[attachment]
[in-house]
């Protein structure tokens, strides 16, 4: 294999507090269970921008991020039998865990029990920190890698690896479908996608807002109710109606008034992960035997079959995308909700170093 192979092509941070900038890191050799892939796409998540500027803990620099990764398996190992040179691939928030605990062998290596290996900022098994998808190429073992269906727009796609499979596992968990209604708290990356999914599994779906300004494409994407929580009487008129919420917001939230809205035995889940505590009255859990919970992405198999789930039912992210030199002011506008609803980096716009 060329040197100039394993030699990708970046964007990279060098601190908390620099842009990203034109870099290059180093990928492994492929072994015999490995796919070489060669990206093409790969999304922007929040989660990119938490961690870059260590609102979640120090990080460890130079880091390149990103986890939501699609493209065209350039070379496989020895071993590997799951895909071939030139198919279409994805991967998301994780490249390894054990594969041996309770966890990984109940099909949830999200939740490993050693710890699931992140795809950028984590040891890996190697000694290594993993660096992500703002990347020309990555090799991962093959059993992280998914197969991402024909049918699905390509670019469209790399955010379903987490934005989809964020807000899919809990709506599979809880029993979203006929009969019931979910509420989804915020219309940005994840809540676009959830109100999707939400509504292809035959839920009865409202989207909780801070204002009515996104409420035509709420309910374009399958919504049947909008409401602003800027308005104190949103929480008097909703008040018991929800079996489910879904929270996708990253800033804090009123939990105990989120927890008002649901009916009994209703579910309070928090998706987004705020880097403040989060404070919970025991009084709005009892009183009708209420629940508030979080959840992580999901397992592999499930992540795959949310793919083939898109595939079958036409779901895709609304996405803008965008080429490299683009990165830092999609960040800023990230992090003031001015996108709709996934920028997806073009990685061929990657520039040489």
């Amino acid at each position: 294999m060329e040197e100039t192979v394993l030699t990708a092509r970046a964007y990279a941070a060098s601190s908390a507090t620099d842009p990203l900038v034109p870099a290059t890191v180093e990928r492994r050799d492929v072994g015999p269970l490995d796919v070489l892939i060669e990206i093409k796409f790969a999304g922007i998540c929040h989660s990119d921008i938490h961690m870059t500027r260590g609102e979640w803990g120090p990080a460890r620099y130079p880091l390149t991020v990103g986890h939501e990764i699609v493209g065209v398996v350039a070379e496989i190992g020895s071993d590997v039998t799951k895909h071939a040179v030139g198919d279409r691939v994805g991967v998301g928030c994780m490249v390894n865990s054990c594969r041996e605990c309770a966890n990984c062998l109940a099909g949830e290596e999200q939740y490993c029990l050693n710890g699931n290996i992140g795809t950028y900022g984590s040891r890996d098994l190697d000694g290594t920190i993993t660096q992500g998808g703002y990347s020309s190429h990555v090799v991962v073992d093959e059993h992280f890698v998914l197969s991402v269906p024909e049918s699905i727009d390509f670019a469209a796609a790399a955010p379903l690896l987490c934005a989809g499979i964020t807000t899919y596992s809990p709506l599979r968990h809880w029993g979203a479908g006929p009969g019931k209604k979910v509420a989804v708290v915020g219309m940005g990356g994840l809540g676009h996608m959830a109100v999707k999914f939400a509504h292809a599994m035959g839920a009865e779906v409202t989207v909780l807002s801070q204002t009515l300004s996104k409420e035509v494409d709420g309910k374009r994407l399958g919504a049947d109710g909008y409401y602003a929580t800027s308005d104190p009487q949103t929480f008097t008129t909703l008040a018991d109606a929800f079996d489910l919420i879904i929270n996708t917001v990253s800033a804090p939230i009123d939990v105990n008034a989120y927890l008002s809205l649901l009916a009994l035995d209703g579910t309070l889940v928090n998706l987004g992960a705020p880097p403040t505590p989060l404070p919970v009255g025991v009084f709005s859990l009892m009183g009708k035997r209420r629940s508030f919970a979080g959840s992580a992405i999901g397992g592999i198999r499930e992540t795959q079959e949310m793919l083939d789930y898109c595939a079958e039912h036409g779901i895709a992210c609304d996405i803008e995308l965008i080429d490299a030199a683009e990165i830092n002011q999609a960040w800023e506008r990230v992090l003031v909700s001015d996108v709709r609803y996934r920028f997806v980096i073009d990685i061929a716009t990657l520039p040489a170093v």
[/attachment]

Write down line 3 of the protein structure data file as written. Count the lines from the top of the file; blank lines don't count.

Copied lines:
């Amino acid at each position: 294999m060329e040197e100039t192979v394993l030699t990708a092509r970046a964007y990279a941070a060098s601190s908390a507090t620099d842009p990203l900038v034109p870099a290059t890191v180093e990928r492994r050799d492929v072994g015999p269970l490995d796919v070489l892939i060669e990206i093409k796409f790969a999304g922007i998540c929040h989660s990119d921008i938490h961690m870059t500027r260590g609102e979640w803990g120090p990080a460890r620099y130079p880091l390149t991020v990103g986890h939501e990764i699609v493209g065209v398996v350039a070379e496989i190992g020895s071993d590997v039998t799951k895909h071939a040179v030139g198919d279409r691939v994805g991967v998301g928030c994780m490249v390894n865990s054990c594969r041996e605990c309770a966890n990984c062998l109940a099909g949830e290596e999200q939740y490993c029990l050693n710890g699931n290996i992140g795809t950028y900022g984590s040891r890996d098994l190697d000694g290594t920190i993993t660096q992500g998808g703002y990347s020309s190429h990555v090799v991962v073992d093959e059993h992280f890698v998914l197969s991402v269906p024909e049918s699905i727009d390509f670019a469209a796609a790399a955010p379903l690896l987490c934005a989809g499979i964020t807000t899919y596992s809990p709506l599979r968990h809880w029993g979203a479908g006929p009969g019931k209604k979910v509420a989804v708290v915020g219309m940005g990356g994840l809540g676009h996608m959830a109100v999707k999914f939400a509504h292809a599994m035959g839920a009865e779906v409202t989207v909780l807002s801070q204002t009515l300004s996104k409420e035509v494409d709420g309910k374009r994407l399958g919504a049947d109710g909008y409401y602003a929580t800027s308005d104190p009487q949103t929480f008097t008129t909703l008040a018991d109606a929800f079996d489910l919420i879904i929270n996708t917001v990253s800033a804090p939230i009123d939990v105990n008034a989120y927890l008002s809205l649901l009916a009994l035995d209703g579910t309070l889940v928090n998706l987004g992960a705020p880097p403040t505590p989060l404070p919970v009255g025991v009084f709005s859990l009892m009183g009708k035997r209420r629940s508030f919970a979080g959840s992580a992405i999901g397992g592999i198999r499930e992540t795959q079959e949310m793919l083939d789930y898109c595939a079958e039912h036409g779901i895709a992210c609304d996405i803008e995308l965008i080429d490299a030199a683009e990165i830092n002011q999609a960040w800023e506008r990230v992090l003031v909700s001015d996108v709709r609803y996934r920028f997806v980096i073009d990685i061929a716009t990657l520039p040489a170093v």